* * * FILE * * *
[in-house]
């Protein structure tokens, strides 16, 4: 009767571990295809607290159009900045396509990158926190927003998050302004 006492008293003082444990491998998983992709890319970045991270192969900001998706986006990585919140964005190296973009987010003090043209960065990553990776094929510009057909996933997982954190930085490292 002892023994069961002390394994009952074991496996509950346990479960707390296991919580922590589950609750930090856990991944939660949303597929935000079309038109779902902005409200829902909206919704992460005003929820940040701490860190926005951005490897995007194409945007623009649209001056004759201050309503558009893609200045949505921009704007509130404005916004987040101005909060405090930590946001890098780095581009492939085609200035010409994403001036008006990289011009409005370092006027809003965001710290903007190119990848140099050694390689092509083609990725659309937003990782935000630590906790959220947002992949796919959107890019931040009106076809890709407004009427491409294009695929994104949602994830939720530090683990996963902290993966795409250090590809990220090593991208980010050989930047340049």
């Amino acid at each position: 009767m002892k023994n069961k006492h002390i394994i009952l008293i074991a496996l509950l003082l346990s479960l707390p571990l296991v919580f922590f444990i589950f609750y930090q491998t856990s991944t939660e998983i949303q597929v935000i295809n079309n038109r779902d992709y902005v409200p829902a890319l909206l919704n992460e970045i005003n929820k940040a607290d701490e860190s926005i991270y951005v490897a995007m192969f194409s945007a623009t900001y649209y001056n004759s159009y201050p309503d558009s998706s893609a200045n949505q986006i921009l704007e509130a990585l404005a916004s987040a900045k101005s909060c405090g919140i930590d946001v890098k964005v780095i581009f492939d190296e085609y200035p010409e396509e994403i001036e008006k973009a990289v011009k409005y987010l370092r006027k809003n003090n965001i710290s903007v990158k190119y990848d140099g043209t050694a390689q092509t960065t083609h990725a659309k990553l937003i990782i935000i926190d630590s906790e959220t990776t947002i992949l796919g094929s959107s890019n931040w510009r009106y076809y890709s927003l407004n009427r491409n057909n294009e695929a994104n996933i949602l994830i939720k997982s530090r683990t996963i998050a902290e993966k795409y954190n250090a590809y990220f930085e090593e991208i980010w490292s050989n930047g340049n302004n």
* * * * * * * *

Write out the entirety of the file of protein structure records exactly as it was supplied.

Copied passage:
[in-house]
């Protein structure tokens, strides 16, 4: 009767571990295809607290159009900045396509990158926190927003998050302004 006492008293003082444990491998998983992709890319970045991270192969900001998706986006990585919140964005190296973009987010003090043209960065990553990776094929510009057909996933997982954190930085490292 002892023994069961002390394994009952074991496996509950346990479960707390296991919580922590589950609750930090856990991944939660949303597929935000079309038109779902902005409200829902909206919704992460005003929820940040701490860190926005951005490897995007194409945007623009649209001056004759201050309503558009893609200045949505921009704007509130404005916004987040101005909060405090930590946001890098780095581009492939085609200035010409994403001036008006990289011009409005370092006027809003965001710290903007190119990848140099050694390689092509083609990725659309937003990782935000630590906790959220947002992949796919959107890019931040009106076809890709407004009427491409294009695929994104949602994830939720530090683990996963902290993966795409250090590809990220090593991208980010050989930047340049």
């Amino acid at each position: 009767m002892k023994n069961k006492h002390i394994i009952l008293i074991a496996l509950l003082l346990s479960l707390p571990l296991v919580f922590f444990i589950f609750y930090q491998t856990s991944t939660e998983i949303q597929v935000i295809n079309n038109r779902d992709y902005v409200p829902a890319l909206l919704n992460e970045i005003n929820k940040a607290d701490e860190s926005i991270y951005v490897a995007m192969f194409s945007a623009t900001y649209y001056n004759s159009y201050p309503d558009s998706s893609a200045n949505q986006i921009l704007e509130a990585l404005a916004s987040a900045k101005s909060c405090g919140i930590d946001v890098k964005v780095i581009f492939d190296e085609y200035p010409e396509e994403i001036e008006k973009a990289v011009k409005y987010l370092r006027k809003n003090n965001i710290s903007v990158k190119y990848d140099g043209t050694a390689q092509t960065t083609h990725a659309k990553l937003i990782i935000i926190d630590s906790e959220t990776t947002i992949l796919g094929s959107s890019n931040w510009r009106y076809y890709s927003l407004n009427r491409n057909n294009e695929a994104n996933i949602l994830i939720k997982s530090r683990t996963i998050a902290e993966k795409y954190n250090a590809y990220f930085e090593e991208i980010w490292s050989n930047g340049n302004n």